Advertisement
Share

Promise Leads Barak Into a Trap

Yossi Melman is an Israeli author and journalist with the daily Ha'aretz specializing in intelligence and security affairs

Prime Minister Ehud Barak faced the full dimension of the dilemma that has haunted him since his first day in office when he recently visited the intensive-care unit at Rambam Hospital in Haifa. Barak called on several Israeli soldiers who were wounded in a rocket attack by Hezbollah guerrillas in southern Lebanon. Three other Israeli soldiers were killed in the attack, and the region seems on the verge of another escalation in the fighting between the Islamic fundamentalist group and Israel’s military force. While talking to the wounded soldiers, Barak was challenged by two mothers: “We voted for you,” they said, “because you promised to bring our sons home from the war zone in Lebanon.”

Indeed, Barak and his Labor Party promised to sign a peace treaty with Syria and evacuate Israeli troops from southern Lebanon as part of the deal. Israel’s presence in Lebanon began in 1982, when Israeli soldiers invaded to “mop up” bases of Palestinian fighters whose hit-and-run operations were destabilizing Israeli life along the northern border. The invasion also aimed to establish a “security zone” to protect Israeli communities in the upper Galilee region.

Before elections eight months ago, and on several occasions since then, Barak has not only repeated his promises but also entrapped himself with a commitment to bring the Israeli boys home by July 2000. Barak hoped the Israeli pullout would be part of a larger deal with Syria, which controls Lebanon. In 1976, Syrian President Hafez Assad ordered his troops into Lebanon to “save” the country from a civil war between its Christian and Muslim communities. Since then, nearly 100,000 Syrian troops have been deployed on Lebanese soil, and 1 million Syrian workers make their living there. The elected government in Beirut is, to a certain degree, a puppet regime, operating according to the wishes and orders of Damascus.

To enhance his political agenda, Barak had, with the help of the U.S. administration, launched peace talks, now suspended, with Syrian Foreign Minister Farouk Shareh. Barak reluctantly reiterated the pledge made by the late Prime Minister Yitzhak Rabin, in 1995, that Israel would hand back the Golan Heights that it captured in the June 1967 war. In return for the territory, Syria would sign a peace treaty and agree to security arrangements guaranteeing Israel’s security. As Rabin did, Barak demands that Syria establish full diplomatic and trade relations with Israel, including open borders; demilitarize the Golan Heights; and allow the presence there of early warning stations manned by international and Israeli inspectors. In addition, Barak wants Syria to neutralize Hezbollah and maintain peace and stability on the Lebanese front.

But Israel’s territorial concessions are not enough for Syria. Its leadership insists that the Israeli withdrawal from the Golan include a 60-square-kilometer area along the eastern banks of the Sea of Galilee. This would give Syria access to one of the treasures of the Middle East: water. The demand, however, is incompatible with the internationally recognized borders between the two countries (agreed on in 1923 by the French and British, who ruled the region) and is completely unacceptable to Israel’s public and Barak’s Cabinet.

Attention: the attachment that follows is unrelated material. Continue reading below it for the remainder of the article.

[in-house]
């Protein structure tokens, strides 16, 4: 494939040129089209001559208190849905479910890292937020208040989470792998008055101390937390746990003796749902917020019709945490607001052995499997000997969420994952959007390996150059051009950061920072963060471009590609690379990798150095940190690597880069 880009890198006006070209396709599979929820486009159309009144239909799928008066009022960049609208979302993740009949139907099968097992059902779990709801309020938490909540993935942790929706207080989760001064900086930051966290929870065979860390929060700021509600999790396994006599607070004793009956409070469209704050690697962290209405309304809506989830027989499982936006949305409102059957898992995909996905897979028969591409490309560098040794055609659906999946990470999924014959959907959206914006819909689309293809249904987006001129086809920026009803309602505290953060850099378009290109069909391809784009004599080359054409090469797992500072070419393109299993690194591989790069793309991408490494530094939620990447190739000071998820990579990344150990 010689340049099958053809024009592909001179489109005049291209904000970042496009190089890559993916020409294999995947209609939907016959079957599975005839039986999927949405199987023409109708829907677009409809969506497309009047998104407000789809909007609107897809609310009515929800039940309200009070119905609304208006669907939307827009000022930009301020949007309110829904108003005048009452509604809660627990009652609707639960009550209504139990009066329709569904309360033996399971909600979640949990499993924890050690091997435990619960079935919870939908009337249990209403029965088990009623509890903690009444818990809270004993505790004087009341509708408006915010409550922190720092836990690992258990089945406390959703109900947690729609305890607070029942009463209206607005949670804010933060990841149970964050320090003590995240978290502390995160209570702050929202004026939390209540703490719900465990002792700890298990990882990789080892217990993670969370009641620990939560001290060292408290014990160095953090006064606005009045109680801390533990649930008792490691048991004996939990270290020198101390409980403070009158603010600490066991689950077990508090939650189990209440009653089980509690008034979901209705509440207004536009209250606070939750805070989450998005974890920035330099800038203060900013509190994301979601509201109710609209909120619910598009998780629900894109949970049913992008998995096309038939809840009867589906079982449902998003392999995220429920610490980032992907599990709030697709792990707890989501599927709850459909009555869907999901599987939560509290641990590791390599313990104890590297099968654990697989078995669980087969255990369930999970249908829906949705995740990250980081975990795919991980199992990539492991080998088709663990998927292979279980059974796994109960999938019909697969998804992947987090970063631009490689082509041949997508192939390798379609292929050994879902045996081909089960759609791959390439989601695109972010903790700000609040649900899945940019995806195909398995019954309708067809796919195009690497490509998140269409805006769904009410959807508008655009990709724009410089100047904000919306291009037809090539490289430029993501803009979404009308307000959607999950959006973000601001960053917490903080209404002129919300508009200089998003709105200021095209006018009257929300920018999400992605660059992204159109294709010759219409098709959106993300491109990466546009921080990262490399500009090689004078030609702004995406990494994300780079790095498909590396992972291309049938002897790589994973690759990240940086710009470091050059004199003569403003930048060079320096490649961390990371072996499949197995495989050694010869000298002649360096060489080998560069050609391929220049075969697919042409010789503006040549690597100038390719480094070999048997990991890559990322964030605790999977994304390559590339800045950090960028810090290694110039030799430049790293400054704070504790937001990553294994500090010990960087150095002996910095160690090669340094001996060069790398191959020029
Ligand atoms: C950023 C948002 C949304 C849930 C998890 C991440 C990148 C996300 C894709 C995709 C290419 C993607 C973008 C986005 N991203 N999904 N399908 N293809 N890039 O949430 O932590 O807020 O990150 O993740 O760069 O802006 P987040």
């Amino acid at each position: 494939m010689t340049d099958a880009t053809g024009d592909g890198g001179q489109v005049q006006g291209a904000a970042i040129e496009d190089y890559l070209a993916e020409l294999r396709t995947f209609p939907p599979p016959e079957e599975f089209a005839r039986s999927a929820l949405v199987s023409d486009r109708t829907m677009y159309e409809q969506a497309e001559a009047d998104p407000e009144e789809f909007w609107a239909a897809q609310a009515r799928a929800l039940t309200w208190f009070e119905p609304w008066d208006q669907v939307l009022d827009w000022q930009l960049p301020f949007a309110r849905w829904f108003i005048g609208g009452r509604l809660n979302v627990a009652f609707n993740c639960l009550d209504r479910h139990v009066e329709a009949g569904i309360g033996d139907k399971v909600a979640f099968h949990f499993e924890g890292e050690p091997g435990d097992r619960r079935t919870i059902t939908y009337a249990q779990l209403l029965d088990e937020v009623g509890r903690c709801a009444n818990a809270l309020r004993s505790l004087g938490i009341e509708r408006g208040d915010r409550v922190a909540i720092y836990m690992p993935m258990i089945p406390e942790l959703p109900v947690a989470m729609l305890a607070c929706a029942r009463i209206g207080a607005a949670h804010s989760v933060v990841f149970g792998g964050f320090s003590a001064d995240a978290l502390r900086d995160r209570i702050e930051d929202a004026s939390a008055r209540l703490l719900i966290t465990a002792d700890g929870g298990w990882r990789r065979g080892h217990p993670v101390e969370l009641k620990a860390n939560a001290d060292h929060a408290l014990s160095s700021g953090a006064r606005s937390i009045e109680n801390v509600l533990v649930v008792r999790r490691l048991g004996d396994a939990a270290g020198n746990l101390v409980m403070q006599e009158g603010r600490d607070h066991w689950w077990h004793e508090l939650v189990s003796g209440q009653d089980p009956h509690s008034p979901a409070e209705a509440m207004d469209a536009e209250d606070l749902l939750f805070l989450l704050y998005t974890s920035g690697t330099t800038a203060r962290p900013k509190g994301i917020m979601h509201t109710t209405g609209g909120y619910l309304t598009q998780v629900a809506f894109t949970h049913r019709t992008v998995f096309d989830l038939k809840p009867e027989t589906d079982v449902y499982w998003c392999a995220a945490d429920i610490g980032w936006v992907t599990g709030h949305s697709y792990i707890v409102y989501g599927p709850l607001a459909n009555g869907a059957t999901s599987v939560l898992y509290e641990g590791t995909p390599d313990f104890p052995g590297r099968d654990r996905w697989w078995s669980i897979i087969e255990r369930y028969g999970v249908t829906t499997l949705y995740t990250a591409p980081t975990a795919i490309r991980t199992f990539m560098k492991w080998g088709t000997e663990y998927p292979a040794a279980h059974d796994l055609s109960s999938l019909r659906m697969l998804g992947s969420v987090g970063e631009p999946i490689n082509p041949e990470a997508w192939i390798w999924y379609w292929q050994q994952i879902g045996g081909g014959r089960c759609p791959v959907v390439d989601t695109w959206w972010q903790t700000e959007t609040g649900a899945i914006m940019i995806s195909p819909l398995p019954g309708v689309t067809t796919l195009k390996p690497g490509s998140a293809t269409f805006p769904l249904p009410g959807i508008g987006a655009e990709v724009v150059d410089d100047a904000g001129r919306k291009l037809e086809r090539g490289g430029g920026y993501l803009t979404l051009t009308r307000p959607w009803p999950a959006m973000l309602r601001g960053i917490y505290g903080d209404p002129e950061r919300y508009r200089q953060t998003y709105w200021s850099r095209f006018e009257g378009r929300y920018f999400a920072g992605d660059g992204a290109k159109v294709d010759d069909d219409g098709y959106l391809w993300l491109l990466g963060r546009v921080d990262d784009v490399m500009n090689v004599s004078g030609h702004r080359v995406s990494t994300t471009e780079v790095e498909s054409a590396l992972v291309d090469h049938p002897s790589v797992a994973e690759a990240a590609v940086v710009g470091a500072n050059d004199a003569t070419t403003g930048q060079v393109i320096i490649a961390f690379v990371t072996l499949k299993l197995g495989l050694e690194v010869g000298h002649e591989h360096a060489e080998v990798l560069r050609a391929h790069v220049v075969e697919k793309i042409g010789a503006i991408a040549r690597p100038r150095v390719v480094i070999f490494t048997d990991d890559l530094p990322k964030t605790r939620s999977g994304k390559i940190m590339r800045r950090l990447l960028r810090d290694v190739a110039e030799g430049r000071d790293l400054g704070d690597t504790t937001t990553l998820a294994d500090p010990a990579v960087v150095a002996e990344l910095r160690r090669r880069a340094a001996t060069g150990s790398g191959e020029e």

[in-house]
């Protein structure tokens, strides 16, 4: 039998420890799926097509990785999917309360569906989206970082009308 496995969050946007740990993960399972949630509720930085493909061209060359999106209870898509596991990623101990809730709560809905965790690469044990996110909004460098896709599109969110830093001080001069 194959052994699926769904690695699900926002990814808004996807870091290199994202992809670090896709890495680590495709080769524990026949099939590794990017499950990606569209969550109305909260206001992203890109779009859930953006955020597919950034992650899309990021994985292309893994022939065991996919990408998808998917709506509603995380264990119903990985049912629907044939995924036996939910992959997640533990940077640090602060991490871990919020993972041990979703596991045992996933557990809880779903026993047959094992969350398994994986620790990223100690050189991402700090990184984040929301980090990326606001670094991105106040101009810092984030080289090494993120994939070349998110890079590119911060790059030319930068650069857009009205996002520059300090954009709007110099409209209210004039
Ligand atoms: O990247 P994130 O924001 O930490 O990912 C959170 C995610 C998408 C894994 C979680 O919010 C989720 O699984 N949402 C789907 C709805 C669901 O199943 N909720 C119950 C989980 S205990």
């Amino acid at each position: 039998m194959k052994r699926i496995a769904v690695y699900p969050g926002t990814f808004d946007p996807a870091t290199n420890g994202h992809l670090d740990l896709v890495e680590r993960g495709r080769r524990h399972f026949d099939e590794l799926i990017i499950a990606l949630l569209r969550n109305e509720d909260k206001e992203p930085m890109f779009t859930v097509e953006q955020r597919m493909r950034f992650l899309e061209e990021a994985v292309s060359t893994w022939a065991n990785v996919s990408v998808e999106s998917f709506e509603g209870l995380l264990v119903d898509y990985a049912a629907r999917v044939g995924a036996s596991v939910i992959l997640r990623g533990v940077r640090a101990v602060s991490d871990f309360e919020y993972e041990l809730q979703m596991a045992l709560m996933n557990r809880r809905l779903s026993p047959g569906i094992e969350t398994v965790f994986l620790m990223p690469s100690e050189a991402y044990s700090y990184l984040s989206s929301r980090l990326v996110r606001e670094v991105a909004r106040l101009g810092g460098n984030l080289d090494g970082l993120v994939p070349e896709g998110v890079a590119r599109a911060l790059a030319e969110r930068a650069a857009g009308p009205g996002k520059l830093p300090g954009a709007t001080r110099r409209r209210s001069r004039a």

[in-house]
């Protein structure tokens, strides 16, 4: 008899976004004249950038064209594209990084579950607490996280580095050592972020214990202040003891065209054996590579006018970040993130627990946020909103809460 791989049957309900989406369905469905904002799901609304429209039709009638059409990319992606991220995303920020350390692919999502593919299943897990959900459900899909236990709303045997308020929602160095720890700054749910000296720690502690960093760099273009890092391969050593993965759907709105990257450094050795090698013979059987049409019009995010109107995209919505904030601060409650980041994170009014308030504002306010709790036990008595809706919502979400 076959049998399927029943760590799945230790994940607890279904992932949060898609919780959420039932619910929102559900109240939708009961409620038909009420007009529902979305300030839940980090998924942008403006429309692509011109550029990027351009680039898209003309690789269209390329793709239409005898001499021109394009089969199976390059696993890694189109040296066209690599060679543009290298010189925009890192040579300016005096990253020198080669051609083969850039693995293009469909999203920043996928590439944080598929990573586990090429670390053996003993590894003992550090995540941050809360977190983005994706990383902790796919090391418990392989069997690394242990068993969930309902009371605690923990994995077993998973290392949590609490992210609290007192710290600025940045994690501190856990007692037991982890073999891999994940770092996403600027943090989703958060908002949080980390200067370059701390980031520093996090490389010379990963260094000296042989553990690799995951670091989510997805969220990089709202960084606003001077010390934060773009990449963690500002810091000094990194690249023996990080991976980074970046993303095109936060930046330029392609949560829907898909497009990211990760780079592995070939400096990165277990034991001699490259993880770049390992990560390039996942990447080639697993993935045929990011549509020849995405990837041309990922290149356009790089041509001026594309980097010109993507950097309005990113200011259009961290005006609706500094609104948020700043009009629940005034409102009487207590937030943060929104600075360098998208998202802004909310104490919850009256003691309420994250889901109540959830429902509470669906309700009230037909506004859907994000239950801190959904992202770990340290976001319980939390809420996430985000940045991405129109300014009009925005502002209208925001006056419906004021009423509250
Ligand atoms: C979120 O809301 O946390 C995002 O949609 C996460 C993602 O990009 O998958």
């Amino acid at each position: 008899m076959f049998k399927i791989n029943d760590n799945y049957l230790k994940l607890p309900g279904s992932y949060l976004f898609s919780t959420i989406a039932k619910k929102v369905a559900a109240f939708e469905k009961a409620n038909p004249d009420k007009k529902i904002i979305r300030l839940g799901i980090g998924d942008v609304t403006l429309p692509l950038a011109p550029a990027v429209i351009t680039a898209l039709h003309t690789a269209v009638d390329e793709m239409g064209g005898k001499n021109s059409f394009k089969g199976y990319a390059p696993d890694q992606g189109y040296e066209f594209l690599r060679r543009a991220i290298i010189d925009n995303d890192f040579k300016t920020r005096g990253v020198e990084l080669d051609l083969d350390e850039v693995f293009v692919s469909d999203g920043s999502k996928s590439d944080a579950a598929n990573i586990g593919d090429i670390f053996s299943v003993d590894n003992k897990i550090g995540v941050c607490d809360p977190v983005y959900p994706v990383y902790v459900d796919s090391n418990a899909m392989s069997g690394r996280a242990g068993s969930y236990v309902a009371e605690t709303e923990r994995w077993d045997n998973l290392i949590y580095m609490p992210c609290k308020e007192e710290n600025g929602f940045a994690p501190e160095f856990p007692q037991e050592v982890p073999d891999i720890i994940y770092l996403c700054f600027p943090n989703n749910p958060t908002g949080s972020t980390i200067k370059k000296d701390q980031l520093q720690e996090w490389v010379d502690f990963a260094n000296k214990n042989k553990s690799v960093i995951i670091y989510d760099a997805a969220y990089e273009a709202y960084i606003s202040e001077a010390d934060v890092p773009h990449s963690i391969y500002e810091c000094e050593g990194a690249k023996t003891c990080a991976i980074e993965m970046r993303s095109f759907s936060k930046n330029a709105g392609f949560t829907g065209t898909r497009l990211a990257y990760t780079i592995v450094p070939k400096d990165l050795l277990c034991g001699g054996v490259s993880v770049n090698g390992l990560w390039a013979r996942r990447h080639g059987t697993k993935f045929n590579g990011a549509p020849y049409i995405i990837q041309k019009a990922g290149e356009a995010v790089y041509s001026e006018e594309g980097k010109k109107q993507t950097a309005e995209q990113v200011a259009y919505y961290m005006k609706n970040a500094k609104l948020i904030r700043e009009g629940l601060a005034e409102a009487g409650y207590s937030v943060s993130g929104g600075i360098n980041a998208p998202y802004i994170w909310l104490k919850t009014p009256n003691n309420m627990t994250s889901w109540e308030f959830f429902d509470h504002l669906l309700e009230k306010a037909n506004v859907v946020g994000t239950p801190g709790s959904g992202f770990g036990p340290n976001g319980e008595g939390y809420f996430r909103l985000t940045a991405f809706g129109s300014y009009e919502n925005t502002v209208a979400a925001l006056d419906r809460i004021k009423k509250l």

Advertisement

U.S. pressure might force the Israeli-Syrian talks to resume, but an agreement may not be achievable. Barak and his fragile left-of-center coalition, threatened by social and religious discord, will find themselves facing an almost impossible mission. To keep his election promise, the Israeli prime minister will have to settle for a unilateral withdrawal of his troops from Lebanon without an overall agreement with Syria. Such a step is highly risky. Many Israeli experts, including heads of the army and the intelligence community, contend that Hezbollah will not settle for an Israeli pullout and will continue to pursue a policy of confrontation by expanding its war into Israel.

Hezbollah is ideologically and religiously motivated to fight Israel. Furthermore, the fundamentalist movement is backed by Iran, which opposes the peace process in the Middle East. Israeli military chiefs believe that only Syria can restrain Hezbollah. But why should Syria do it? Why should Syria help to promote Israeli interests? On the contrary, Syria might be tempted to use Hezbollah as a “whip” against Israel.

Since the end of the 1973 Yom Kippur War, Assad has been reluctant to risk his socially, economically and militarily weak regime in a direct confrontation with Israel. That’s one reason why he has rigorously preserved the peace along the Syrian-Israeli border. But occasionally, when it suits his purposes, Assad unleashes Hezbollah. Israeli experts believe that the renewed clashes between Hezbollah and Israeli soldiers in southern Lebanon, which in the last two weeks have resulted in seven Israeli soldiers killed and one senior officer of the Israel-backed South Lebanese militia assassinated, are a signal from Damascus reminding Israel of the pivotal role Syria plays in war and peace.

The consequence is that Israeli-Syrian-Lebanese relations are reaching a crossroad. If an overall agreement is not achieved soon, Barak’s promise to withdraw from Lebanon will be in jeopardy. Israel’s mothers and a majority of the Israeli public want the army to withdraw now, but the military opposes it. Israel may resort to harsher retaliation than the bombing it conducted last week, targeting bridges, power stations and roads in Lebanon. The Israeli chief of staff, Lt. Gen. Shaul Mofaz, advocates such an approach. If adopted by Barak, it would mean escalating tension among Israel, Lebanon, Syria and Iran, causing a serious setback to already crippled peace negotiations.


Advertisement